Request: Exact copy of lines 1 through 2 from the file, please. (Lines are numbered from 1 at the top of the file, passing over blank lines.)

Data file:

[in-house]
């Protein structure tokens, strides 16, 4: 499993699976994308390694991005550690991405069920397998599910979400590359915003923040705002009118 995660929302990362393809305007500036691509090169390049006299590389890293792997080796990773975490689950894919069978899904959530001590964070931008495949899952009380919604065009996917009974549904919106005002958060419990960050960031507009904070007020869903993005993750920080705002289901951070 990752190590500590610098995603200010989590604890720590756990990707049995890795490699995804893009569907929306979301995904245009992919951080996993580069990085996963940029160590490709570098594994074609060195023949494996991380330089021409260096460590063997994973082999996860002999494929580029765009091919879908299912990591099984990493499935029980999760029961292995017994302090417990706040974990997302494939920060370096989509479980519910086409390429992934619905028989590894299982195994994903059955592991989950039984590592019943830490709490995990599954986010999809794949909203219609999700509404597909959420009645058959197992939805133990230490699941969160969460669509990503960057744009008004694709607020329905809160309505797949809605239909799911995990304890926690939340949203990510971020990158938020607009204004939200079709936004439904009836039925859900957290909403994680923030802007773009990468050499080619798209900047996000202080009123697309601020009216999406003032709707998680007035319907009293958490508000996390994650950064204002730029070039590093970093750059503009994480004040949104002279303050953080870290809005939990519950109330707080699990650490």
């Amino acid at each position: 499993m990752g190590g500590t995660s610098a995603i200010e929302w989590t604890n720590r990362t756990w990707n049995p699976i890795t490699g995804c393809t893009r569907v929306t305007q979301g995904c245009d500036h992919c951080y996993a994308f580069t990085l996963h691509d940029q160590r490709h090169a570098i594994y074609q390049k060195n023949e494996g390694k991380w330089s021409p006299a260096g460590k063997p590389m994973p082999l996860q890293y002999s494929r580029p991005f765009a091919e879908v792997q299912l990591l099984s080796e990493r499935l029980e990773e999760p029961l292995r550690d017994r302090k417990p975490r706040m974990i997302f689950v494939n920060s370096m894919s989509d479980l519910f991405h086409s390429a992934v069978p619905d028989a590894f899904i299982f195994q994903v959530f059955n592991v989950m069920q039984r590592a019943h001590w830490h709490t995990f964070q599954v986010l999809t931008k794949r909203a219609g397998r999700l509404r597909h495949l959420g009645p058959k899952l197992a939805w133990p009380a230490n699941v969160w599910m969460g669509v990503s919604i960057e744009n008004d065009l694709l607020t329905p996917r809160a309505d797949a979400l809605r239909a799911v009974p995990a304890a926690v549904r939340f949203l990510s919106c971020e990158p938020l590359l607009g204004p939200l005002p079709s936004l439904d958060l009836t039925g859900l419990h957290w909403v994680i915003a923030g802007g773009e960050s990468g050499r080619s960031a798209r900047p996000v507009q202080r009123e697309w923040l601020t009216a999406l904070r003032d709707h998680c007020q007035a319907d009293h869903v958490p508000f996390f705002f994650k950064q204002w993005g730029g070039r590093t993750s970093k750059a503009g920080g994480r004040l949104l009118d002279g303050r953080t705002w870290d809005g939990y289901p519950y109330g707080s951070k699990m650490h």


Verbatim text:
[in-house]
């Protein structure tokens, strides 16, 4: 499993699976994308390694991005550690991405069920397998599910979400590359915003923040705002009118 995660929302990362393809305007500036691509090169390049006299590389890293792997080796990773975490689950894919069978899904959530001590964070931008495949899952009380919604065009996917009974549904919106005002958060419990960050960031507009904070007020869903993005993750920080705002289901951070 990752190590500590610098995603200010989590604890720590756990990707049995890795490699995804893009569907929306979301995904245009992919951080996993580069990085996963940029160590490709570098594994074609060195023949494996991380330089021409260096460590063997994973082999996860002999494929580029765009091919879908299912990591099984990493499935029980999760029961292995017994302090417990706040974990997302494939920060370096989509479980519910086409390429992934619905028989590894299982195994994903059955592991989950039984590592019943830490709490995990599954986010999809794949909203219609999700509404597909959420009645058959197992939805133990230490699941969160969460669509990503960057744009008004694709607020329905809160309505797949809605239909799911995990304890926690939340949203990510971020990158938020607009204004939200079709936004439904009836039925859900957290909403994680923030802007773009990468050499080619798209900047996000202080009123697309601020009216999406003032709707998680007035319907009293958490508000996390994650950064204002730029070039590093970093750059503009994480004040949104002279303050953080870290809005939990519950109330707080699990650490």